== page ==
Home staging can help a property sell faster and for a higher price because it makes it easier for buyers to see themselves in the space, according to data from the National Association of REALTORS. The same can be said for renters on the hunt for apartments, which can translate to landlords filling vacancies more quickly and possibly for higher rents.
While the real estate investors behind large apartment communities might be able to afford to reserve a staged model unit just for the sake of showing it to would-be renters, there is an option that could pay off for landlords of smaller properties: virtual staging.
Virtual staging allows you to enhance photos of your space with arrangements of digital furniture and decor. Whether you download a DIY app -- some offer free trials -- or hire a professional real estate photographer to do the work for you, you've got options at various price points. Here's why you should consider it as an alternative to traditional staging or uploading photos of a vacant unit to your online listing.
1. You can save time and money
It can cost anywhere between $657 and $2,542 to hire a professional home stager, according to HomeAdvisor. The actual price will depend on the size of your rental property as well as the amount of furniture and decor used. Even if you do it yourself, it takes time to arrange the space -- and don't forget you'll have to remove all the furniture when it's time for someone new to move in.
Virtual staging takes all the grunt work out of the process. Take a photo of your empty space, then use a staging app -- there are many to choose from, depending on your platform of choice -- to drag and drop digital furniture and decor into place. Whether you DIY the photos and the staging or hire a professional real estate photographer to do it all for you, the process can be done quickly and easily. Prices vary widely, depending on whether you want to stage a single room or the entire space, so shop around to see what type of virtual staging service is right for you.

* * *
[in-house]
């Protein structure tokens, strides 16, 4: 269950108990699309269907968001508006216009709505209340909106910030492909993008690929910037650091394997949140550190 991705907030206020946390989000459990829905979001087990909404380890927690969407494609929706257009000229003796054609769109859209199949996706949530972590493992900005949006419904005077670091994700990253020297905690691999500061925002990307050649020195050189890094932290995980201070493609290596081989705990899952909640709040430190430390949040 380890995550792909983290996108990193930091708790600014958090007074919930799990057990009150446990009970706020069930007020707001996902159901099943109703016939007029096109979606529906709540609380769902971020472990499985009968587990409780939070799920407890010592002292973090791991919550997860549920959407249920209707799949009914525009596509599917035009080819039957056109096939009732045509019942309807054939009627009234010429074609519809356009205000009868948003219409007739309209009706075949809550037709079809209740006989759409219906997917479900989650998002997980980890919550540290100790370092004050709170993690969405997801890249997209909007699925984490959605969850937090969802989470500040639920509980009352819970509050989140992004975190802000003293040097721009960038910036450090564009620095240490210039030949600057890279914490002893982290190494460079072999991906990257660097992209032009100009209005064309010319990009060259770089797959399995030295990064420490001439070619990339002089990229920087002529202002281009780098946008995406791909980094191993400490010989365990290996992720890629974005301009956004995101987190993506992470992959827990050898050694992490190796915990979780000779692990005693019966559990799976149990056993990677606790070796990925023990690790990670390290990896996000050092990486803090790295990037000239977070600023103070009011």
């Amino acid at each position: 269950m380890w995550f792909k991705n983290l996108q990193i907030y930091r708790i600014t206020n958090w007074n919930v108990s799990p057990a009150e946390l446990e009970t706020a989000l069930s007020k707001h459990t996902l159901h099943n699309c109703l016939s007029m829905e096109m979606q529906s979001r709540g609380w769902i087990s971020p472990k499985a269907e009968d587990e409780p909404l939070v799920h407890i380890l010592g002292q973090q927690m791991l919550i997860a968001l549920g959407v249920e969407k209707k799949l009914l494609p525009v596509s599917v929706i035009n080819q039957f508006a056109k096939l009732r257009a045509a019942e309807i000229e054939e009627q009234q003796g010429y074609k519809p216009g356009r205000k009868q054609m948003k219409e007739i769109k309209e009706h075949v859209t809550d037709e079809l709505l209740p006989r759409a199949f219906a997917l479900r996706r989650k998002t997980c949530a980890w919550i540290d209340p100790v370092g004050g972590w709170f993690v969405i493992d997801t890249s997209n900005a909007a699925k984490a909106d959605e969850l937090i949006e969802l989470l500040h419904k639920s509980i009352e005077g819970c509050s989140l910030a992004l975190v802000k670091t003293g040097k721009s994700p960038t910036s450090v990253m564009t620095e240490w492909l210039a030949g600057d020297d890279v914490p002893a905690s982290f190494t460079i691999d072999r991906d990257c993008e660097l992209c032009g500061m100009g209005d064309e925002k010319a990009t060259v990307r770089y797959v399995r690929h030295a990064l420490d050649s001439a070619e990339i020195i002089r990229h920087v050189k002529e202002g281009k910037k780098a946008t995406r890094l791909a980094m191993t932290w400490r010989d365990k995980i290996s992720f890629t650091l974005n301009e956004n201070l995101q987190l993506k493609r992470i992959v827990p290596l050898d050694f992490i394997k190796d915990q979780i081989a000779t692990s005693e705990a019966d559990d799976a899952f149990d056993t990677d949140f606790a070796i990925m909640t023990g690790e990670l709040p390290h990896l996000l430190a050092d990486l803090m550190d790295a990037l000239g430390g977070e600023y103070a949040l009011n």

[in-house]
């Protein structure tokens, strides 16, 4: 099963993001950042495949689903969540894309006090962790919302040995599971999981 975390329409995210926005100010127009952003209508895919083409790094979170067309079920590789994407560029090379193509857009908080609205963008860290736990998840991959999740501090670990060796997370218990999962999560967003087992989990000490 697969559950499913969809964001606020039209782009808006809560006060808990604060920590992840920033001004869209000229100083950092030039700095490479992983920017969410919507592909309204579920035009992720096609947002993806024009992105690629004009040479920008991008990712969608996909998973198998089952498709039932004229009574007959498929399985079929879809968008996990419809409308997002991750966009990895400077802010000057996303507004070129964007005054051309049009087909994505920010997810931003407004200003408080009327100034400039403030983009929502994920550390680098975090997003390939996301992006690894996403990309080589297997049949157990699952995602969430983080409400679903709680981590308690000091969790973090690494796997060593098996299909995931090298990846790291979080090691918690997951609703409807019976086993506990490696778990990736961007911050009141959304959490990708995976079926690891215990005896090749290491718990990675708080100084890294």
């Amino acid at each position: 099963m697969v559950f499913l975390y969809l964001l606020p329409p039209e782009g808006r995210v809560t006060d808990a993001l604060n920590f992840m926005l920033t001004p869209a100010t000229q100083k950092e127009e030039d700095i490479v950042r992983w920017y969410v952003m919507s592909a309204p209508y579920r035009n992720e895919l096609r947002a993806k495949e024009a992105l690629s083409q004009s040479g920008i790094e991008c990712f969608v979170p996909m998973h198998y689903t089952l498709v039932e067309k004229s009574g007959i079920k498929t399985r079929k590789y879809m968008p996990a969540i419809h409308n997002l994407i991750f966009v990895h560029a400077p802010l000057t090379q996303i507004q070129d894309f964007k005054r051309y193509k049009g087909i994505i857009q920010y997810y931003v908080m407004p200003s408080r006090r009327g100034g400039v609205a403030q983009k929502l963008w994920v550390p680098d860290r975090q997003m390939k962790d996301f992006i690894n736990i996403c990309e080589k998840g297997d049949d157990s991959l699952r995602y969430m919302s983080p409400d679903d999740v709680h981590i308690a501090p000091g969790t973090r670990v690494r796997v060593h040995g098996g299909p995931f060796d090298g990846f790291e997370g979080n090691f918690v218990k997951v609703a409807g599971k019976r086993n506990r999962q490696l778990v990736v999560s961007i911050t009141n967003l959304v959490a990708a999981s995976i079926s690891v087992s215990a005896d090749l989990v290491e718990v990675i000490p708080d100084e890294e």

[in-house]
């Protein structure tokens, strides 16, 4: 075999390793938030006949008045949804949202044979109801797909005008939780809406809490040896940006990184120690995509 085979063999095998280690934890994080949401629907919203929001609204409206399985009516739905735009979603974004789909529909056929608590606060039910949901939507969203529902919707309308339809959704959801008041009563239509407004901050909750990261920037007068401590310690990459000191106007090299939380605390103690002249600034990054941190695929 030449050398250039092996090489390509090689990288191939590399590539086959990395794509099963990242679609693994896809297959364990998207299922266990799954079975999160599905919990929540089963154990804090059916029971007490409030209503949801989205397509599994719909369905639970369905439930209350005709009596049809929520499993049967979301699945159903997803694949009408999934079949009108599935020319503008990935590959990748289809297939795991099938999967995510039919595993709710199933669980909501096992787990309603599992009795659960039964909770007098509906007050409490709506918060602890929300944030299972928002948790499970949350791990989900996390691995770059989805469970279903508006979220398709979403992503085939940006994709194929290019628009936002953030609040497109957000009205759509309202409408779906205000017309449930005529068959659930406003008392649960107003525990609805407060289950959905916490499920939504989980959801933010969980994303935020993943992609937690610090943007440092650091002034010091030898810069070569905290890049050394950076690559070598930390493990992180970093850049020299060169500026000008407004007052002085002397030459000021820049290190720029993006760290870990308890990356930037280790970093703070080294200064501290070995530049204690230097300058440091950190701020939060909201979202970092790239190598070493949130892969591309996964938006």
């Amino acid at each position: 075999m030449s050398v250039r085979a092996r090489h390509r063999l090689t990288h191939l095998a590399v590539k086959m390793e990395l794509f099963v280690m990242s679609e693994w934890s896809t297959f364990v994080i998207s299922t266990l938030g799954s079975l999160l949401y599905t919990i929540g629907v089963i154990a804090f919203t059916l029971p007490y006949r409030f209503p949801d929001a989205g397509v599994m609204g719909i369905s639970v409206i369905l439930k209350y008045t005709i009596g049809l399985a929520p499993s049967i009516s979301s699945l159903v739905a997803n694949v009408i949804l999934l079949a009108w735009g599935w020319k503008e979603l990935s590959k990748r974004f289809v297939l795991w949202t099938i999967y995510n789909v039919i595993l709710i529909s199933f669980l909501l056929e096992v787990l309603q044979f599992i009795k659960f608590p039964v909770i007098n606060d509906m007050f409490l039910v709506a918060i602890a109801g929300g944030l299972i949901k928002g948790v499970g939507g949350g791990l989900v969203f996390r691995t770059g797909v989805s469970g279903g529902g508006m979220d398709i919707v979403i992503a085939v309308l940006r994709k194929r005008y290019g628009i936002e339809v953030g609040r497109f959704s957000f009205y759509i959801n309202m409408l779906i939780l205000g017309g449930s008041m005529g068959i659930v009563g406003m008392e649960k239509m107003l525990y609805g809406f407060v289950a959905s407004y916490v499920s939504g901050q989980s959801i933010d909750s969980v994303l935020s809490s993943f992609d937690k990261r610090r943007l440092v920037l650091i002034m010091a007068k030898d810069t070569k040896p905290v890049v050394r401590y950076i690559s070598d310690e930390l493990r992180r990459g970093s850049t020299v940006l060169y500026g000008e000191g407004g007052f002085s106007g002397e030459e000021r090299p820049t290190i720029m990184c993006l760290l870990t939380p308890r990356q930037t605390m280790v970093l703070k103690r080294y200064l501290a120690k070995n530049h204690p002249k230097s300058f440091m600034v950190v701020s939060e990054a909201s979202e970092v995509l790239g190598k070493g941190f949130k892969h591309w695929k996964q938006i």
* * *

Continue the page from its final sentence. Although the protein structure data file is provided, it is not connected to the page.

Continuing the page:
2. You can attract a larger pool of renters
When staging a property using physical furniture and decor, you have to commit to a certain layout and aesthetic. That might not seem like too much of an issue, but it could mean that you are appealing to only one type of renter or only a portion of the demographic that's looking to rent your apartment.
For example, you might stage a modern, minimalistic space perfect for working professionals, but what about someone with young children? While traditional staging would take time to rearrange the space, you can easily reset and redo a photo with virtual staging. In fact, you could upload various photos of the same room to a real estate listing to show the potential of the space to attract a larger demographic.
3. You can show a tidy space -- even if it's currently occupied
Scheduling a showing at the convenience of the current tenant is one of the biggest issues for landlords when it comes to listing a currently occupied unit. When you do get in to show it, you're likely showing the would-be renter a space that is in some stage of disarray, as the occupant is in the midst of packing to move.
The problem is solved when you've got digitally staged photos of the space. Now, you've got the virtual version of a model apartment that can be used as a listing photo again in the future, provided no big changes are made to the layout or structure of the space.
What not to do with virtual staging
It's good practice to note in the listing that photos have been digitally staged. Virtual staging is considered ethical by the MLS (multiple listing service) for property listings, but you should not digitally transform a unit in a way that's misleading for would-be renters.
For example, you shouldn't swap out wall-to-wall carpet for hardwood flooring in a digitally staged photo. Similarly, don't place a bold accent wall when you don't permit renters to paint the space or place a city skyline in a window that has an obstructed view. Whether it's traditional or virtual, staging is merely an opportunity to show what a space can look like -- not what it can't look like.